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While not solely brought about by Covid-19 the use of e-scooters on our roads appears to be one change which will become much more obvious in the coming months. The reason for this is a drive to increase green and socially distanced travel options.

In a recent statement Transport Minister Rachel Maclean said:

“As we emerge from lockdown, we have a unique opportunity in transport to build back in a greener, more sustainable way that could lead to cleaner air and healthier communities across Great Britain…E-scooters may offer the potential for convenient, clean and cost-effective travel that may also help ease the burden on the transport network, provide another green alternative to get around and allow for social distancing. The trials will allow us to test whether they do these things.”

The scheme, which will provide scooters for hire, may last up to 12 months and will allow the impact of the use of e-scooters to be assessed before long term decisions are made about their safety and impact.


There will be various restrictions in place in respect of the use of e-scooters. They will have a maximum motor power of 500 watts and will not be able to go faster than 15.5 miles per hour. Additionally, they will only be able to be used on roads and cycle lanes, not pavements or other areas reserved for pedestrians. Most notably users will also need a driver’s license (full or provisional). The scooters themselves will not need to be registered as vehicles but will need insurance and the use of a helmet is advised but will not be made mandatory.

Various concerns have been raised in respect of the forthcoming trials. Visual awareness campaigners have highlighted the risks they face from the increasing use of e-scooters. There have also been concerns raised about untrained and uninsured riders set loose on the nation’s roads which could lead to more accidents.

While e-scooters represent a new way of travelling on our roads their potential impact should not be over stated. When considering the effects of their use a comparison can be drawn with Electrically Assisted Pedal Cycles (EAPC) or e-bikes.

The current rules in respect of an e-bike are that its electric motor must have a maximum power output of 250 watts and should not be able to propel the bike when it’s travelling more than 15.5mph.  It is the case that e-bikes are required to be pedalled in order for the motor to provide assistance however the effort required is minimal and many e-bikes have a throttle function that allows the bike to be propelled to its maximum speed as long as the pedals are turning, even very slowly.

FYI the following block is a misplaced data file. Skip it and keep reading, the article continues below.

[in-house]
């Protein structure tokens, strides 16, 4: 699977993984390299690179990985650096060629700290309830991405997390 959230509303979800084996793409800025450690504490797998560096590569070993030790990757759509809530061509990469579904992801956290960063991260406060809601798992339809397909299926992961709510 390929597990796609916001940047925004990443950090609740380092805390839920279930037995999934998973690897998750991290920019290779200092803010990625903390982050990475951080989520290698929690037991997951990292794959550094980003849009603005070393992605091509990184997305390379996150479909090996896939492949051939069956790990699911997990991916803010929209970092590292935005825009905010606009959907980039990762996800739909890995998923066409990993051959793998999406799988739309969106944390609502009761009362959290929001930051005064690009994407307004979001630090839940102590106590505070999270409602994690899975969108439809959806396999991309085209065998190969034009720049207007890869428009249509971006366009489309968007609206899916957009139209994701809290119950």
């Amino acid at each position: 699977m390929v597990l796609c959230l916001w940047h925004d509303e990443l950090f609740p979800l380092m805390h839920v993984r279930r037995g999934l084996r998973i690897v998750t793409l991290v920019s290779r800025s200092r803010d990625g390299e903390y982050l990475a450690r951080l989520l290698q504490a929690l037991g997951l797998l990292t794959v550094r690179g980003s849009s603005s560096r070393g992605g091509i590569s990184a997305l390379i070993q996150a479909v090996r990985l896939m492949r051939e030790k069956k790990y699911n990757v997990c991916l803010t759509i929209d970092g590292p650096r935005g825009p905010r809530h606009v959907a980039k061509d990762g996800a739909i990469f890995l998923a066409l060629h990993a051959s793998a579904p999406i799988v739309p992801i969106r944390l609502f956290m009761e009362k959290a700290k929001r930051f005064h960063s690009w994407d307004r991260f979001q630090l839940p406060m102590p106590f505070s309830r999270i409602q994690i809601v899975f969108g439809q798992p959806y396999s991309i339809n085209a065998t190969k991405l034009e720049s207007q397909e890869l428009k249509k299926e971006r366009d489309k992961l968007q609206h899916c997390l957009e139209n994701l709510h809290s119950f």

The road presence of e-scooters and e-bikes are relatively similar in that they are of similar size with similar visibility for other road users. The Government has noted that,

“Responses so far received from the Future of transport regulatory review call for evidence generally supported treating e-scooters like cycles and EAPCs.”

Both modes of transport can be ridden on roads and cycle paths at similar speeds without the rider being subject to any formal training requirement.

Under the current proposed rules for e-scooter trials a defacto age limit of 16 has been set by the need to hold a provisional or full drivers’ licence whereas e-bikes can be ridden by anyone 14 and over. It also seems that, currently, those medically, or otherwise, prevented from holding a driving licence will be excluded from the e-scooter trials but are free to utilise an e-bike which has no such requirements.

There is also a requirement for e-scooters to be insured. Therefore, in the event of an accident, there will be sufficient protection for an injured party to receive compensation. Again, no such requirement exists for e-bikes which have the potential to travel a greater speed and will generally be of greater weight.

While the pros and cons of e-scooters will need to be closely assessed over the next year it appears at this stage that they present a comparable risk profile to existing modes of transport while presenting the opportunity to engage a large number of people in an accessible, greener and more regulated way of travelling around our cities.